Seniors spend a lot of time at hospital ER’s. Now, a small but growing number of hospitals in the US have built ER’s especially for the aging patient – with wider hallways, motion detectors, hearing and visual aids. To me, this is long overdue.
Older patients are avid consumers of emergency medical services. Older people make up a significant percentage of the total population of ER patients. A 2008 study found that every year, nearly 20% of all seniors use an ER at least once for medical care. Another study published in 2010 found that seniors occupy half the stretchers bearing patients brought by paramedics to the ER.
Walk into most ER’s and you see a place that was clearly not built for older patients. The hallways don’t accommodate walkers and wheelchairs. The noise levels make it hard for patients to hear. And there are seldom enough bathrooms for patients who need a little extra time.
Now, for the first time, a small but growing number of ER’s in the US have been built for older patients. The ER at St. Joseph Mercy Hospital in Ann Arbor, Michigan has a new wing designated for older adults.
Handrails line each wall, and a nonskid floor resembling hardwood reduces the risk of falls. Every bed has a thicker, pressure-reducing mattress. As well, each bed can be set to sound an alarm if a patient prone to wandering gets up. Room lighting is softer, and the clocks are larger and thus easier for seniors to read. Each room comes furnished with a walker; patients can also request reading glasses or hearing devices.
It’s not just the facility that’s different. They’ve packed the place with health professionals who have a special interest and special training in geriatric medicine. As well, physicians and nurses who work in the ER for seniors receive special education on issues related to ageism. They’ve also taken seminars on sensory appreciation in the elderly. The idea is to use these new-found skills to communicate more effectively with older adults and their caregivers.
As well, nurses have been trained not to be in a hurry when caring for older patients. They take extra time with each patient to fully assess his or her condition. They’re trained to do testing on a ‘routine’ basis that is done on an ‘as needed’ elsewhere. For instance, nurses at St. Joseph Mercy Hospital do cognitive screening to help identify conditions that might have been missed in a traditional ER.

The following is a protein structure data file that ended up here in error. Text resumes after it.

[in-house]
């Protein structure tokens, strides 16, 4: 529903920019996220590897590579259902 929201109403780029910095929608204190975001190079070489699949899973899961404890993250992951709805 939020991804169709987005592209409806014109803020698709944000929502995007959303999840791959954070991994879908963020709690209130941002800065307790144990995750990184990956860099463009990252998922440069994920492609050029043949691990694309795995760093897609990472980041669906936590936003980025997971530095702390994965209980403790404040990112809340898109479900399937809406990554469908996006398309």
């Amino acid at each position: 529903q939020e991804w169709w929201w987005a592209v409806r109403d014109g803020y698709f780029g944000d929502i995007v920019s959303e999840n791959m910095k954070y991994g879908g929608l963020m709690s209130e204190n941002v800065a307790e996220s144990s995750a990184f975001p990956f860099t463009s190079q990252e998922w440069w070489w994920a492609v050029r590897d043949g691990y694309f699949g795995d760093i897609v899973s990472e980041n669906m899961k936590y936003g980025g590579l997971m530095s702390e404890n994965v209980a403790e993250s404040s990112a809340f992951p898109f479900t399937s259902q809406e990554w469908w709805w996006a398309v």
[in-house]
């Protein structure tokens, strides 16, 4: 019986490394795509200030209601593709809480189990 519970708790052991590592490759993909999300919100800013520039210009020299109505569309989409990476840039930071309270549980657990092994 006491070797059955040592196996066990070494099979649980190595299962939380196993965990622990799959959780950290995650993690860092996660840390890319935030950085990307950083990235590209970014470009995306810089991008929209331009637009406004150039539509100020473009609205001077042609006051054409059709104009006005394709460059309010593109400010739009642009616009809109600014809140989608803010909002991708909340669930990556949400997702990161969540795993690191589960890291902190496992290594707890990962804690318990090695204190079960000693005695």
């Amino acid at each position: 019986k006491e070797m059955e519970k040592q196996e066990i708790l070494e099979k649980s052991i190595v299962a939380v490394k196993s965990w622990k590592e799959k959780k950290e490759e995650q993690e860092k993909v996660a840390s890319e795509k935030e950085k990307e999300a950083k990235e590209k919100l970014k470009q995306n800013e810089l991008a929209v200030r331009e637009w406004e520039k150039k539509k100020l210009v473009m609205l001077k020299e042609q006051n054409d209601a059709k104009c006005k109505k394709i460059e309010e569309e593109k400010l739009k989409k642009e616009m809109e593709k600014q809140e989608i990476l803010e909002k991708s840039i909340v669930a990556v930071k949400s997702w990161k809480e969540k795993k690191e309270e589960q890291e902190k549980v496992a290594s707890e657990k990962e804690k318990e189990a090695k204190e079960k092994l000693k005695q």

This is part of a wider trend across the US. St. Joseph Mercy’s parent company, Trinity Health System, plans to build Senior ER’s at nineteen other hospitals within the next few years. Other hospitals have opened geriatric ER’s in Missouri, Texas, New Jersey, and Kansas. Mount Sinai Medical Center in Manhattan plans to open one later this year.
In the US, the drive to build senior ER’s is motivated in part by hospitals’ desire to compete for older patients, the fastest growing segment of people in need of emergency care. But there are good clinical reasons for a trend like this. The hope is that they will help lower readmission rates and reduce the risk of drug interactions, both of which are common in seniors. Another sound reason to build ER’s for seniors is to help prevent older people from losing their ability to live on their own. Yet another is to put best practices for caring for seniors to good use. For instance, regular ER’s frequently insert bladder catheters into seniors who can’t get to the bathroom fast enough. ER’s that cater to older patients discourage that because catheters greatly increase the risk the senior will get an infection.
So far, the experience in Ann Arbor has been positive. Since the ER opened in Ann Arbor last October, nurses there have spotted previously undiagnosed cases of depression, dementia and delirium.
From what I’ve seen, Canada is several years behind the US in developing special ER’s for seniors. That doesn’t mean hospitals in Canada are ignoring the trend. For instance, Ontario hospitals are hiring specialized G.E.M. nurses. G.E.M. stands for Geriatric Emergency Management. It’s a relatively new program that focuses on frail seniors in the ER. Many all-purpose ER’s have social workers available throughout the day and evening to help arrange respite care in a nursing home. As well, many ER’s hire a coordinator to help arrange for Home Care services to check to make certain the patient can safely go home.
In theory, it’s a good idea if you have the money to retrofit a general ER into one for seniors. Frankly, I don’t see governments in most provinces coughing up the cash any time soon.
The one thing I have against geriatric ER’s is that they take all-purpose ER’s off the hook. If you have an ER that caters to seniors, what’s the incentive for ER’s that treat people of all ages to do a better job caring for seniors? Given the fact we don’t have the money to build ER’s for seniors, we need to teach people like me to do a better job.
What’s good medicine for seniors is undoubtedly good medicine for patients of all ages.
Adapted from a blog post that appeared on White Coat, Black Art.
Brian Goldman is an emergency physician and author of The Night Shift: Real Life In The Heart of The E.R., published by HarperCollins.
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